ArtsAutosBooksBusinessEducationEntertainmentFamilyFashionFoodGamesGenderHealthHolidaysHomeHubPagesPersonal FinancePetsPoliticsReligionSportsTechnologyTravel

The Elder Scrolls Online

Updated on May 4, 2012

Well, it finally happened. The moment we've been dreading -- er, waiting for -- for many years: the Elder Scrolls is going online.

The new MMO is being developed by Zenimax Online Studios, a separate division of the same publisher responsible for the original franchise. In other words, it's not being made by the same team that brought you Skyrim and there is a reasonable chance that it won't look anything like it.

The game is being directed by Matt Firor, the producer behind the very successful Dark Age of Camelot MMORPG. The game has been under wraps for several years now (Matt was brought on in 2007), but the possibility of an Elder Scrolls MMO has been speculated about for much longer than that.

Molag Bal
Molag Bal | Source

Update for May 4

You can now check out Game Informer's exclusive teaser trailer on their web site:

Elder Scrolls Online Teaser Trailer


The events are set a millennium before the events of Skyrim, well before the events of even the first Elder Scrolls game, Arena, which should help to avoid egregious narrative conflicts between the original series and the ESO, though it will no doubt introduce many lore violations for veteran ES fans to gnash their teeth over.

The story apparently revolves around an attempt by Molag Bal, the Daedric Prince of domination, to drag the world of Tamriel into his private version of hell. To quote the Unofficial Elder Scrolls Pages, the ultimate reference to all things Nirn:

Coldharbour, the immense realm of Molag Bal, is also one of the most inhospitable realms, consisting only of charnel houses and vast slave pens. Any mortal found here is captured and placed in one or the other. It resembles Nirn except colder, darker and more beaten and violent; according to some a premonition of the future of Nirn itself.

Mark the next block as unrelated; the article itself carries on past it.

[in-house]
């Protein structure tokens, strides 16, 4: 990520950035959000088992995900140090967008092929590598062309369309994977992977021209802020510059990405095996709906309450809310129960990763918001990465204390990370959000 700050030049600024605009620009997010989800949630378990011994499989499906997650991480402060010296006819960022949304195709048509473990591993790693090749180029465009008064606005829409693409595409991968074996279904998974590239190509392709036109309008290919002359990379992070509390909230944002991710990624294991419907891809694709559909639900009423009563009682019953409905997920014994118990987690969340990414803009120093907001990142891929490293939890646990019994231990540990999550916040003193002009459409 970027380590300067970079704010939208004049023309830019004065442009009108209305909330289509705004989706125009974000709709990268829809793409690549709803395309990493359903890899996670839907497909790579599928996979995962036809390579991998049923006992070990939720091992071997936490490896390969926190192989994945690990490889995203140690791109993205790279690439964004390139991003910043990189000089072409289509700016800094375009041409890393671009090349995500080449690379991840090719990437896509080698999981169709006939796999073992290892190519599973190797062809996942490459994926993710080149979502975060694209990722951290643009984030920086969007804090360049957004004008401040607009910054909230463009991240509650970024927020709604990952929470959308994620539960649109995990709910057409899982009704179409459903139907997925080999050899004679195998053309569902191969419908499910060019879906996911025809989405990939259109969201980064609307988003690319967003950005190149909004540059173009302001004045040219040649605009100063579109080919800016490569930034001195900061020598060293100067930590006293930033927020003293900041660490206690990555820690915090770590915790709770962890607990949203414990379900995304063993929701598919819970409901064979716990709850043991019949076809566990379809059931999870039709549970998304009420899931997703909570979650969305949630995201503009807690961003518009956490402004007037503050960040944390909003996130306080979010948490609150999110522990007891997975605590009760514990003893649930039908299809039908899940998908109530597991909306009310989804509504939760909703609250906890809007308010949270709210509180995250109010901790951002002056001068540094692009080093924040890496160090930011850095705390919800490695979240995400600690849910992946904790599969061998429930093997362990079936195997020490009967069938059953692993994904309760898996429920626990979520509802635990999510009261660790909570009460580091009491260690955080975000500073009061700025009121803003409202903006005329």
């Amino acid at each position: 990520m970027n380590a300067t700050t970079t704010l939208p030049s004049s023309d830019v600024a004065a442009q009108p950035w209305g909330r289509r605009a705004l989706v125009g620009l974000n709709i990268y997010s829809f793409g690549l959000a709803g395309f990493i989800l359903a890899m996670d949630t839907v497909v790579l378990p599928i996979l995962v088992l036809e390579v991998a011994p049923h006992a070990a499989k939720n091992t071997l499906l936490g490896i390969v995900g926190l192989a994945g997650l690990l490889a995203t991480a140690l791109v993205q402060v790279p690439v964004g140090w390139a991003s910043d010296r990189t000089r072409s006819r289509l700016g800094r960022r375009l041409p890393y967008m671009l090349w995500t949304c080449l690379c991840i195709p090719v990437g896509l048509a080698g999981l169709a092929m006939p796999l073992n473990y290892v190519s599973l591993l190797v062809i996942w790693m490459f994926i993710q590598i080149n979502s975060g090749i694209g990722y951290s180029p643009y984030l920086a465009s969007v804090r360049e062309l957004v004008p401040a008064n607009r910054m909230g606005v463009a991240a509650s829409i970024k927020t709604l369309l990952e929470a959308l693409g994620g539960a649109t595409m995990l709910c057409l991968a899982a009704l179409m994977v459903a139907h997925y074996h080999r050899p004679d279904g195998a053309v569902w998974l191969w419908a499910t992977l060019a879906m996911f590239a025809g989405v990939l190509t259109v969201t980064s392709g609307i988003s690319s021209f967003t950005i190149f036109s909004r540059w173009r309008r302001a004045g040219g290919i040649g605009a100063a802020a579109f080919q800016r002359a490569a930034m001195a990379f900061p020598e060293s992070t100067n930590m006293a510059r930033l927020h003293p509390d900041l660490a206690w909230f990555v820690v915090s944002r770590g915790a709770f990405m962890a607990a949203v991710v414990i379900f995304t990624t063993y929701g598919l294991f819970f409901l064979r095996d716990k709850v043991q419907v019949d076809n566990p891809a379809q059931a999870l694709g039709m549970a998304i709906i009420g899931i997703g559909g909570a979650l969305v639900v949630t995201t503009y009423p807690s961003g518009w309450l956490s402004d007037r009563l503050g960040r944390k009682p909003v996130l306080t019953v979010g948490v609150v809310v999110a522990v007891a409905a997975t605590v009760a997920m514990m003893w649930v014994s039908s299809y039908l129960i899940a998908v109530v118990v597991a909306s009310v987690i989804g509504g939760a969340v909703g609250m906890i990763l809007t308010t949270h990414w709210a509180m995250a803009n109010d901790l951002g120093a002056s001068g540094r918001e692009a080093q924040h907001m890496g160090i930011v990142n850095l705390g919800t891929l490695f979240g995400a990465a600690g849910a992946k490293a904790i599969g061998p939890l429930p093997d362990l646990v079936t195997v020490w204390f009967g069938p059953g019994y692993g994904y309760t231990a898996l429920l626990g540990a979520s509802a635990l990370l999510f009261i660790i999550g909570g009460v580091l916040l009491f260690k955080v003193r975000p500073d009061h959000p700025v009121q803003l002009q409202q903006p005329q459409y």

Having played Skyrim, I'm not entirely certain that the people playing ESO will be entirely successful in their efforts to defeat him.


Not much is known about the game at this point, though there are apparently three main factions to choose from and at least one game mode will involve PvP warfare across the province of Cyrodiil.

It's not clear if all of Tamriel -- from High Rock to Black Marsh -- will be included, or if it will be restricted to a smaller area (like Cyrodiil). With any luck, long-time Elder Scrolls fans will finally get their dream of a complete, border-free Tamriel experience. If that's the case, and the world is well designed, that alone will be worth the price of admission.

Get Caught Up

Arena and Daggerfall, the first two volumes of the series have been available as free downloads for a while now:



The rest of them are worth their weight in gold if you're an RPG fan.


Contrary to what you might expect, many long-time Elder Scrolls fans are not pleased with the prospects of playing their favorite single-player RPG online with a bunch of new converts who are more interested in power-gaming than role-playing and who don't get the game's lore, which is voluminous and can be, quite frankly, a little arcane to noobs.

The fact that it is being developed by a different team of developers has also raised concerns, though it has relieved just as many. There's no doubt that the core team behind the Elder Scrolls franchise gets their own work: they know the world of Nirn and the unique experiences that the series makes available to players better than anyone else. There is some doubt, however, that they would be able to produce a balanced and bug-free MMO experience. Elder Scrolls games have always had their fair share of bugs, and they have never gone to great lengths to ensure that every character build is equally well balanced; in fact, a lack of strict one-to-one balance between character builds is one of the things that makes the series unique and interesting to play on multiple playthroughs, and in a single-player game, there isn't as great a need for balance.

By contrast, Matt Firor has extensive experience with the MMO universe and I have no doubt that he and his team are going to take pains to make sure that the Elder Scrolls Online experience is as stable and balanced as it can be. What has many players concerned is how well another team is going to be able to stay true to the franchise. As many in the forums have already said, if it just turns out to be a tired rehash of other MMOs, they don't want anything to do with it. Only time will tell if the ESO experience can really compare to the 'real deal' or if it just turns out to be another mass market alternative to a uniquely seasoned cuisine.